Linguist Noam Chomsky's critique of the behaviorist model of language acquisition is widely regarded as a key factor in the decline of behaviorism's prominence.

Martin Seligman and colleagues discovered that the conditioning of dogs led to outcomes ("learned helplessness") that opposed the predictions of behaviorism.

But Skinner's behaviorism did not die, perhaps in part because it generated successful practical applications.

Gestalt in Psychology - Schools of Thought in Psychology

Wolfgang Kohler, Max Wertheimer and Kurt Koffka co-founded the Gestalt psychology school of thought. This approach is based upon the idea that individuals experience things as unified wholes.

This approach to psychology began in Germany and Austria during the late 19th century in response to the molecular approach of structuralism.

What is Gestalt Psychology - Rather than breaking down thoughts and behavior to their smallest element, the Gestalt position maintains that the whole of experience is important, and the whole is different than the sum of its parts.

Gestalt psychology should not be confused with the Gestalt therapy of Fritz Perls, which is only peripherally linked to Gestalt psychology.

Psychoanalysis - Schools of Thought in Psychology

From the 1890s until his death in 1939, the Austrian physician Sigmund Freud developed Psychoanalysis.

A method of investigation of the mind and the way one thinks; a systematized set of theories about human behavior; and a form of psychotherapy to treat psychological or emotional distress, especially unconscious conflict.

Freud's psychoanalytic theory was largely based on interpretive methods, introspection and clinical observations.

It became very well-known, largely because it tackled subjects such as sexuality, repression, and the unconscious mind as general aspects of psychological development.

These were largely considered taboo subjects at the time, and Freud provided a catalyst for them to be openly discussed in polite society. Clinically, Freud helped to pioneer the method of free association and a therapeutic interest in dream interpretation.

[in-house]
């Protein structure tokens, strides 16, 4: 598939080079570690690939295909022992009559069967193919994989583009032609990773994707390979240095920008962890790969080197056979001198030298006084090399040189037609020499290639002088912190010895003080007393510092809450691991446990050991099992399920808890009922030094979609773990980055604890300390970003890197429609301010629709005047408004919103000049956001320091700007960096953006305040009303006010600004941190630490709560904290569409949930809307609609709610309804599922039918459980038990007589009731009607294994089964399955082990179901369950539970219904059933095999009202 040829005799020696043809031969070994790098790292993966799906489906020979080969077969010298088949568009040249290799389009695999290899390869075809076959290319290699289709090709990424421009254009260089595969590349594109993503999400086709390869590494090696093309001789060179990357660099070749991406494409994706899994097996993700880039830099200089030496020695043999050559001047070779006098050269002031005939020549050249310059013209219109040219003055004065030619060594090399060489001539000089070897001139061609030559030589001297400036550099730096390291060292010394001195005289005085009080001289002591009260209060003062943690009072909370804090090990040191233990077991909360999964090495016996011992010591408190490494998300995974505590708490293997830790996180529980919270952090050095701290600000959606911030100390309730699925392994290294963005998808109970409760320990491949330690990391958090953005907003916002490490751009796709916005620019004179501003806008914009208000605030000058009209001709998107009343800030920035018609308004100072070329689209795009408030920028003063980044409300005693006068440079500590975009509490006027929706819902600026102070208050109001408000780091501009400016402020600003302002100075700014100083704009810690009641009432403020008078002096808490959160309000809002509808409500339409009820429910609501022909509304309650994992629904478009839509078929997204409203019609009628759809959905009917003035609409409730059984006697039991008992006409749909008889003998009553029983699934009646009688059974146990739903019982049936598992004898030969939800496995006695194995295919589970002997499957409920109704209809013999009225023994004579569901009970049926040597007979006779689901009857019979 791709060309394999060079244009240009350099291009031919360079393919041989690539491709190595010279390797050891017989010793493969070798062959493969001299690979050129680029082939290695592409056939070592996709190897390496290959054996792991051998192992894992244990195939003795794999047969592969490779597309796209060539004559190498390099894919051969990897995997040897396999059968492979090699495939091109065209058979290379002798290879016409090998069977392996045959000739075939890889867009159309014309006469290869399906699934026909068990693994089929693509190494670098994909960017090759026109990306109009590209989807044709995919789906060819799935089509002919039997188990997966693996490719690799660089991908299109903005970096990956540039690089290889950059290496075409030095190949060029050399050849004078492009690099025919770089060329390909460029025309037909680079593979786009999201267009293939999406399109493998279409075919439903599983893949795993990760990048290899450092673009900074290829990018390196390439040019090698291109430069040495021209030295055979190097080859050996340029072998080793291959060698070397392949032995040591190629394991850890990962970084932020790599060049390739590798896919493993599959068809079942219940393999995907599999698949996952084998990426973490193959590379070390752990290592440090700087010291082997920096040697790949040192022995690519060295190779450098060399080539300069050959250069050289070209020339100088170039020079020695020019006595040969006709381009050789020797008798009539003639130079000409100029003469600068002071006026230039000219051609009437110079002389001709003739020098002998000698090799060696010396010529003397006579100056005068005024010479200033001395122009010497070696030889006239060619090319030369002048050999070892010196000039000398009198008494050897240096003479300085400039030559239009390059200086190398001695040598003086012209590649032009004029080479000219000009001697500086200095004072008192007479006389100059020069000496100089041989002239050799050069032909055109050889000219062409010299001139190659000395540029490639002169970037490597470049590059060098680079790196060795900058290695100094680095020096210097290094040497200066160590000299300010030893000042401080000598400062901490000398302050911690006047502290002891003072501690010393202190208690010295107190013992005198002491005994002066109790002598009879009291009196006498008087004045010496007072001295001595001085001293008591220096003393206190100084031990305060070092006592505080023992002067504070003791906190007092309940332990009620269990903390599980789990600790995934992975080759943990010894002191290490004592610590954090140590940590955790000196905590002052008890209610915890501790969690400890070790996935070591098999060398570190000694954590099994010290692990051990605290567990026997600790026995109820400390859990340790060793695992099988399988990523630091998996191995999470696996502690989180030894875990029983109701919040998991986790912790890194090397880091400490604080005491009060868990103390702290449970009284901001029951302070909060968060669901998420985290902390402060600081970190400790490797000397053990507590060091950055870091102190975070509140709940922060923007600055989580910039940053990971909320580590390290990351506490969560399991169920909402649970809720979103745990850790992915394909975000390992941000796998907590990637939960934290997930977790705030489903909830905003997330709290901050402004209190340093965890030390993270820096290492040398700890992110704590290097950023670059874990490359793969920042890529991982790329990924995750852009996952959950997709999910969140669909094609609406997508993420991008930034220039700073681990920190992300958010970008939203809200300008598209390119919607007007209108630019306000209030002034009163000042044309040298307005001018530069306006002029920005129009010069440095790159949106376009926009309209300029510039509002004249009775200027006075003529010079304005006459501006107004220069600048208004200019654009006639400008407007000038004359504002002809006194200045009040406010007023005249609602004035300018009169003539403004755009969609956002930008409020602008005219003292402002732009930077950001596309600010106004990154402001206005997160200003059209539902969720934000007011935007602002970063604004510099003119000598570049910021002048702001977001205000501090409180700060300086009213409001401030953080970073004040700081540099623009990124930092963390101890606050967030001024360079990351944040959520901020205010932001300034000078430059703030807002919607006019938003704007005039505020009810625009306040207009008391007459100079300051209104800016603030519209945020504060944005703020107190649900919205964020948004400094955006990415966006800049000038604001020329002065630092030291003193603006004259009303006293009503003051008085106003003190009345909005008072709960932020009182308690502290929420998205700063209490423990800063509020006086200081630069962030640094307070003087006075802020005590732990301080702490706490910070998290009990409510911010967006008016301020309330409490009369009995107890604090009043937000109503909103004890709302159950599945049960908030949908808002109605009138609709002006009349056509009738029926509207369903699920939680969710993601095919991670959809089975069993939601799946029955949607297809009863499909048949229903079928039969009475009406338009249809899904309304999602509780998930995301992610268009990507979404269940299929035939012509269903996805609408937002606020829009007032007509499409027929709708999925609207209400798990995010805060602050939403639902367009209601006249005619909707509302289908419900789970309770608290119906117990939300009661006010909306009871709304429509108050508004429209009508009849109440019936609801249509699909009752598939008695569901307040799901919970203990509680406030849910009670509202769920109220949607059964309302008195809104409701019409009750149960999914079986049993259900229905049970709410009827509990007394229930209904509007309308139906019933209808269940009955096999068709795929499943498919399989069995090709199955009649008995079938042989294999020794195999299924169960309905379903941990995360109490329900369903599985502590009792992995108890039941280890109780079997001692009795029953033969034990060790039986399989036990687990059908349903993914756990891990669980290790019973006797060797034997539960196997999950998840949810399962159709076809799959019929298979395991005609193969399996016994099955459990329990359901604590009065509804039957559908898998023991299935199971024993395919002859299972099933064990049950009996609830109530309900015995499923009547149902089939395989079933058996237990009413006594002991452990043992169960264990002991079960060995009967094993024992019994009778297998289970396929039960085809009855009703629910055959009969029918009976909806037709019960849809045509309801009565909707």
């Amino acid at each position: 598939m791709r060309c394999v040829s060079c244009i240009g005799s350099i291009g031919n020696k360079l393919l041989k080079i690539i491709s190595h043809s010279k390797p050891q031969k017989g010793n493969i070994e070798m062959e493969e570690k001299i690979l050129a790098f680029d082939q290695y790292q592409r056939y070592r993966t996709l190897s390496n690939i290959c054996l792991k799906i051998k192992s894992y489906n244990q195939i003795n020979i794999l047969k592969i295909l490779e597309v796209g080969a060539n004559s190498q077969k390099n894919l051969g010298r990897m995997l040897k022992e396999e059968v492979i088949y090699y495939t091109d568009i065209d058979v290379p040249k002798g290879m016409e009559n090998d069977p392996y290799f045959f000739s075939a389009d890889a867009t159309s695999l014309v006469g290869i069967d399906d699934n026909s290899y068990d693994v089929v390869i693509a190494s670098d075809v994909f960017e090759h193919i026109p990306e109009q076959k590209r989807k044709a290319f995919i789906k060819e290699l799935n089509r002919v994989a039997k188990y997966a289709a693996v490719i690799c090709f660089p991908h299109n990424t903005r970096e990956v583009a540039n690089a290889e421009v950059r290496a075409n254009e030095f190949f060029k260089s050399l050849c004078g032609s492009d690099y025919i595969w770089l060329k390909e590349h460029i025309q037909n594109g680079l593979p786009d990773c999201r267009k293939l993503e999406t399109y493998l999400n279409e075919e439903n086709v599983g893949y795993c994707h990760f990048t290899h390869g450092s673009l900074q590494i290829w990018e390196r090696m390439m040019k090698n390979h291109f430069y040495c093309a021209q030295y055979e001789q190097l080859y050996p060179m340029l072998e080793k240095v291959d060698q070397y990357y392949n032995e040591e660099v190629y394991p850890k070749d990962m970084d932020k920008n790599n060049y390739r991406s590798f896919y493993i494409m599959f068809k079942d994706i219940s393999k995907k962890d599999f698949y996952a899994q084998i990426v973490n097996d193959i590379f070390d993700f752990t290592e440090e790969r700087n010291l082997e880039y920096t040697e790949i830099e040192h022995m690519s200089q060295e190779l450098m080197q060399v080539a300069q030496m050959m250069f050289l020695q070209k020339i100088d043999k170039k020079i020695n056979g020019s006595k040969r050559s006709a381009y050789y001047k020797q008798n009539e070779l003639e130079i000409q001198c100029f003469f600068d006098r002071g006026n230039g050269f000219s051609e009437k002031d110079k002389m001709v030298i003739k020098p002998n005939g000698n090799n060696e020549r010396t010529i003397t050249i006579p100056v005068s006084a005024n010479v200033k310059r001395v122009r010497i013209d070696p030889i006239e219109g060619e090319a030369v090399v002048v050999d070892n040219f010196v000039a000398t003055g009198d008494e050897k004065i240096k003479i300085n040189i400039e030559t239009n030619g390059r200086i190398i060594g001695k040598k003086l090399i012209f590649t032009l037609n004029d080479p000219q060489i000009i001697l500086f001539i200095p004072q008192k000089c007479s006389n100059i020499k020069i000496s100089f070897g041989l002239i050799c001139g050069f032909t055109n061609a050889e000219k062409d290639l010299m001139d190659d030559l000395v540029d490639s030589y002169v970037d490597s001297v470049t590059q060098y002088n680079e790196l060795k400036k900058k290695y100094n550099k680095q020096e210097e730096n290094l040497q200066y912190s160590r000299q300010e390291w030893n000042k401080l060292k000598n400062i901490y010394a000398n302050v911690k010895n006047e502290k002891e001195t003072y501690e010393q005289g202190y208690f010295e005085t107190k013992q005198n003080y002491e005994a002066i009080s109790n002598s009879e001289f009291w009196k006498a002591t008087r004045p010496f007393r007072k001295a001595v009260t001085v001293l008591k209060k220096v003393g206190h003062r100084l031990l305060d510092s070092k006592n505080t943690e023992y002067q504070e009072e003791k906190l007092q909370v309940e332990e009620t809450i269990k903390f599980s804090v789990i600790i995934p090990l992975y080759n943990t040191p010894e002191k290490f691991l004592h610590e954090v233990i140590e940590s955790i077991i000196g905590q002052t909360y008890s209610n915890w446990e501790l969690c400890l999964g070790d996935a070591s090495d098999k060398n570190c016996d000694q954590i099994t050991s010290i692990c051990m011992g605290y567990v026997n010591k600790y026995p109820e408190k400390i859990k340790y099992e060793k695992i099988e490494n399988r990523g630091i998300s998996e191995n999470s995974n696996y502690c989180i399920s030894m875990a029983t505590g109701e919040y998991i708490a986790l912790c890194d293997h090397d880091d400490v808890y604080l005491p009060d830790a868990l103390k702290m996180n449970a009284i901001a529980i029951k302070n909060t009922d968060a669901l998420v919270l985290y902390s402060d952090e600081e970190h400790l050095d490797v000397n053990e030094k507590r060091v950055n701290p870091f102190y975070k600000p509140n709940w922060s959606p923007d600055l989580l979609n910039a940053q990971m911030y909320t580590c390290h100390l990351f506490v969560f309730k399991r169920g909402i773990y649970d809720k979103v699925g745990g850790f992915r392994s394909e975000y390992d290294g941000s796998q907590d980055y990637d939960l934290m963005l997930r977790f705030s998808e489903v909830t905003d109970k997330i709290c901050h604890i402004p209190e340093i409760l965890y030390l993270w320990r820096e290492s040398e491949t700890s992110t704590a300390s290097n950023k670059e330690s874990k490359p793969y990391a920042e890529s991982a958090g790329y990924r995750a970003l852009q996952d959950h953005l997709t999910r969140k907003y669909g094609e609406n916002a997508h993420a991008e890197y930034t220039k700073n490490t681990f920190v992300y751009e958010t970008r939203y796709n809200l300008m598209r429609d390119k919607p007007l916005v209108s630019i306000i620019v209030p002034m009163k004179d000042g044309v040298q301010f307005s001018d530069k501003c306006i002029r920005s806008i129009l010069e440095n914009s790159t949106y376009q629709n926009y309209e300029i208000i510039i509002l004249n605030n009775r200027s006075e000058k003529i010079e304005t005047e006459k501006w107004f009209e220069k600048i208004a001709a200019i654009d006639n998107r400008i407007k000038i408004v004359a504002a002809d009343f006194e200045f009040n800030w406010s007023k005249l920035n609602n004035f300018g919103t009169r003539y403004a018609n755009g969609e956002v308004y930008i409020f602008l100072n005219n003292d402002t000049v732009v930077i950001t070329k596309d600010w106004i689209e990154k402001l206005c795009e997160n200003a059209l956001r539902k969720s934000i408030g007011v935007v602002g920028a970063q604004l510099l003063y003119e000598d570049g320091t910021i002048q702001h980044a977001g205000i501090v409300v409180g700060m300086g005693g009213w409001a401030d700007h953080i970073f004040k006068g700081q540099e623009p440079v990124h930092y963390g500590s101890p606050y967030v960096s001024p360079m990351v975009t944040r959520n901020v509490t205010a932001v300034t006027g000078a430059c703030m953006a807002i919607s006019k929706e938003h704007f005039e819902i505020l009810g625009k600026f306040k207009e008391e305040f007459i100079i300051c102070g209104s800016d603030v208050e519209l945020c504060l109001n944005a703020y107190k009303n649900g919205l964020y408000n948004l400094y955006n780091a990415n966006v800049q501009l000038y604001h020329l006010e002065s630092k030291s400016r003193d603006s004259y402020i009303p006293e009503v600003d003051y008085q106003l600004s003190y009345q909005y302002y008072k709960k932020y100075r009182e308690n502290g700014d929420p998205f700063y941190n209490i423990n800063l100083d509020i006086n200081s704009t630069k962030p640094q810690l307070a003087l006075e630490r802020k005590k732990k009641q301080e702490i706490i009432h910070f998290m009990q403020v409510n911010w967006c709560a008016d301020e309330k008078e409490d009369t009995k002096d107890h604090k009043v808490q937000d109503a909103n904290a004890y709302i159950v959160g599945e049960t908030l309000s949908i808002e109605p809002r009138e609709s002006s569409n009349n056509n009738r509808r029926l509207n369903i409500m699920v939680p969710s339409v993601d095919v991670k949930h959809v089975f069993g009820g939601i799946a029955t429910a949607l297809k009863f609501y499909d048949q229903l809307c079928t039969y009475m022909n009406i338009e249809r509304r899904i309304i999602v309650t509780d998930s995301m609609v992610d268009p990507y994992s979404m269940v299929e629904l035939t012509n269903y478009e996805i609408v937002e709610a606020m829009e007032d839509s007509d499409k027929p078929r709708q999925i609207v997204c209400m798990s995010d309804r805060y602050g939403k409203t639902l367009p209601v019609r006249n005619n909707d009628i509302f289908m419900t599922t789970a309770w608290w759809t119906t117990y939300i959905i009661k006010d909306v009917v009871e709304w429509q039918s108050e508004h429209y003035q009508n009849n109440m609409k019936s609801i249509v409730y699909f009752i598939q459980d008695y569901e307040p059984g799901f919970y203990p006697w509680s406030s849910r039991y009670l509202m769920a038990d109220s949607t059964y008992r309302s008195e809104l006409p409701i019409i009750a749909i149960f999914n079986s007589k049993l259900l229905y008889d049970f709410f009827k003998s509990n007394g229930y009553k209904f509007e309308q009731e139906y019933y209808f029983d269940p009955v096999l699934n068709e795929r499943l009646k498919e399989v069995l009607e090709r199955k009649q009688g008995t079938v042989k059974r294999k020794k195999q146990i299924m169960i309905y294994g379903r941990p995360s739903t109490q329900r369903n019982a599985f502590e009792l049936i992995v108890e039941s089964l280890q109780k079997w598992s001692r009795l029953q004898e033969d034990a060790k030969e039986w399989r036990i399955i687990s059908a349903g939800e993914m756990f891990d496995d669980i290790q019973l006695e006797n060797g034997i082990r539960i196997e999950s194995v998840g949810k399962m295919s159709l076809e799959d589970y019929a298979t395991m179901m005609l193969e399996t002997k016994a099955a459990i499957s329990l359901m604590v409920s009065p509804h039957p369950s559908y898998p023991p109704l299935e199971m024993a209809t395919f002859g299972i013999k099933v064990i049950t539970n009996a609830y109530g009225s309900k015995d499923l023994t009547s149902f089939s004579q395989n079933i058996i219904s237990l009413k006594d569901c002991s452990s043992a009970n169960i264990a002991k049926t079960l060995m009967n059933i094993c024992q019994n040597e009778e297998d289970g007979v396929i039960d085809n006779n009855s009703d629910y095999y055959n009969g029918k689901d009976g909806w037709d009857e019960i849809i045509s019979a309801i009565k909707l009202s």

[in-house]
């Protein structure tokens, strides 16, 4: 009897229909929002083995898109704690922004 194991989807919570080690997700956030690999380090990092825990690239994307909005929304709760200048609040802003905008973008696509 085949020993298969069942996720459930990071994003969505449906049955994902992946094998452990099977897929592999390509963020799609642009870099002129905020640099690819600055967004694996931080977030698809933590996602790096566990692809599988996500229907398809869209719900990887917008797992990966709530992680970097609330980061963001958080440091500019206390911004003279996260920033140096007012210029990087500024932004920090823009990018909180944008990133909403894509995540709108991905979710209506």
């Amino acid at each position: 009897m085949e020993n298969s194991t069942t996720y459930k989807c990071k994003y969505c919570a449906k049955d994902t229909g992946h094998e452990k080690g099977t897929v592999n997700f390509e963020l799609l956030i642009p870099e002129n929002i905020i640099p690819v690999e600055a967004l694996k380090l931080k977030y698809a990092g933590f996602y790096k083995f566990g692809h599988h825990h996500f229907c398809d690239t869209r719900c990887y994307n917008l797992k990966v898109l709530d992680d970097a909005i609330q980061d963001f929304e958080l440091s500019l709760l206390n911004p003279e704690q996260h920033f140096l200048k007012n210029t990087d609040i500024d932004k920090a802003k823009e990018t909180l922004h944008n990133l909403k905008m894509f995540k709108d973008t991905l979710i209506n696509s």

Freud had a significant influence on Swiss psychiatrist Carl Jung, whose analytical psychology became an alternative form of depth psychology.

Other well known psychoanalytic scholars of the mid-20th century included psychoanalysts, psychologists, psychiatrists, and philosophers, among these thinkers were Erik Erikson, Melanie Klein, D.W. Winnicott, Karen Horney, Erich Fromm, John Bowlby and Sigmund Freud’s daughter, Anna Freud.

Throughout the 20th century, psychoanalysts evolved into diverse psychology schools of thought, most of which may be classed as Neo-Freudian.

Criticism of Psychoanalysis

Psychoanalytic theory and therapy were criticized by psychologists and philosophers such as B.F. Skinner, Hans Eysenck, and Karl Popper.
By the 20th century, psychology departments in American universities had become experimentally oriented, marginalizing Freudian theory and regarding it as a "desiccated and dead" historical artifact.


In short these are major school of thought in psychology. Every  school of thought has its influence in its developing era. Every school of thought has its importance and space in its clients.

Erikson’s Stages of Psychosocial Development

Post a Comment